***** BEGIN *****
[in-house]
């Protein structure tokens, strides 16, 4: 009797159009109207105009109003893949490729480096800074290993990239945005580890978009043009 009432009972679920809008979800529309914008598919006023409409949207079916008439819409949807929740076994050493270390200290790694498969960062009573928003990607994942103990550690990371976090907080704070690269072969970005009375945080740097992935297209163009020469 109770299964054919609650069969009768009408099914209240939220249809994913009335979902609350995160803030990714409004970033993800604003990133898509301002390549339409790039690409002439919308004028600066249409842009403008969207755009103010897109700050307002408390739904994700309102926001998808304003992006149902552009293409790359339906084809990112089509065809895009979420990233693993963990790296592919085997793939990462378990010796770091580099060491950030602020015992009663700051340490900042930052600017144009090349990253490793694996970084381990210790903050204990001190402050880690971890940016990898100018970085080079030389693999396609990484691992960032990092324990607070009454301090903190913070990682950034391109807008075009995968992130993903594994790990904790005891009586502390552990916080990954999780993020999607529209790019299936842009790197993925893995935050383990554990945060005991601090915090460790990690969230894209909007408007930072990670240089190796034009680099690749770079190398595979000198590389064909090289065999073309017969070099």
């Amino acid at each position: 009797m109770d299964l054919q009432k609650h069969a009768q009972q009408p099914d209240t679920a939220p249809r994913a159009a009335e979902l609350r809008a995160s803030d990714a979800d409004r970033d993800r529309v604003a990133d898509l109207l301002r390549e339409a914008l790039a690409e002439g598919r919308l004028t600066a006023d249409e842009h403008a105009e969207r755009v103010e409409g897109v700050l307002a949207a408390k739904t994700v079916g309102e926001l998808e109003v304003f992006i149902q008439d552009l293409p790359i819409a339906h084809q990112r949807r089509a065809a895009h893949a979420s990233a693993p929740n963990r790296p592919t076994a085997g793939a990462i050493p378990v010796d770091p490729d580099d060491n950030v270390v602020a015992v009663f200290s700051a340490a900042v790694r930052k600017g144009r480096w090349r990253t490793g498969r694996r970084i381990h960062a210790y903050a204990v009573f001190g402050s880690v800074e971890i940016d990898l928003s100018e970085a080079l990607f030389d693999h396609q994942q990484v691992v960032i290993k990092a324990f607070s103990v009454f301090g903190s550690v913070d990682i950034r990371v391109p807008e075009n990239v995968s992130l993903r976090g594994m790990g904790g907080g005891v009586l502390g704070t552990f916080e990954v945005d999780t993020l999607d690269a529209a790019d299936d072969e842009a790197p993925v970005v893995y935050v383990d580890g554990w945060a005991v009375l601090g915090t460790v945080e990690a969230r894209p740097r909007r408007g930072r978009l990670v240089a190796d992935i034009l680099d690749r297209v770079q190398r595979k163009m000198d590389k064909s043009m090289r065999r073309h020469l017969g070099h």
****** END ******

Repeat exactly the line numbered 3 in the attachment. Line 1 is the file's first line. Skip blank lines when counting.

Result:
């Amino acid at each position: 009797m109770d299964l054919q009432k609650h069969a009768q009972q009408p099914d209240t679920a939220p249809r994913a159009a009335e979902l609350r809008a995160s803030d990714a979800d409004r970033d993800r529309v604003a990133d898509l109207l301002r390549e339409a914008l790039a690409e002439g598919r919308l004028t600066a006023d249409e842009h403008a105009e969207r755009v103010e409409g897109v700050l307002a949207a408390k739904t994700v079916g309102e926001l998808e109003v304003f992006i149902q008439d552009l293409p790359i819409a339906h084809q990112r949807r089509a065809a895009h893949a979420s990233a693993p929740n963990r790296p592919t076994a085997g793939a990462i050493p378990v010796d770091p490729d580099d060491n950030v270390v602020a015992v009663f200290s700051a340490a900042v790694r930052k600017g144009r480096w090349r990253t490793g498969r694996r970084i381990h960062a210790y903050a204990v009573f001190g402050s880690v800074e971890i940016d990898l928003s100018e970085a080079l990607f030389d693999h396609q994942q990484v691992v960032i290993k990092a324990f607070s103990v009454f301090g903190s550690v913070d990682i950034r990371v391109p807008e075009n990239v995968s992130l993903r976090g594994m790990g904790g907080g005891v009586l502390g704070t552990f916080e990954v945005d999780t993020l999607d690269a529209a790019d299936d072969e842009a790197p993925v970005v893995y935050v383990d580890g554990w945060a005991v009375l601090g915090t460790v945080e990690a969230r894209p740097r909007r408007g930072r978009l990670v240089a190796d992935i034009l680099d690749r297209v770079q190398r595979k163009m000198d590389k064909s043009m090289r065999r073309h020469l017969g070099h």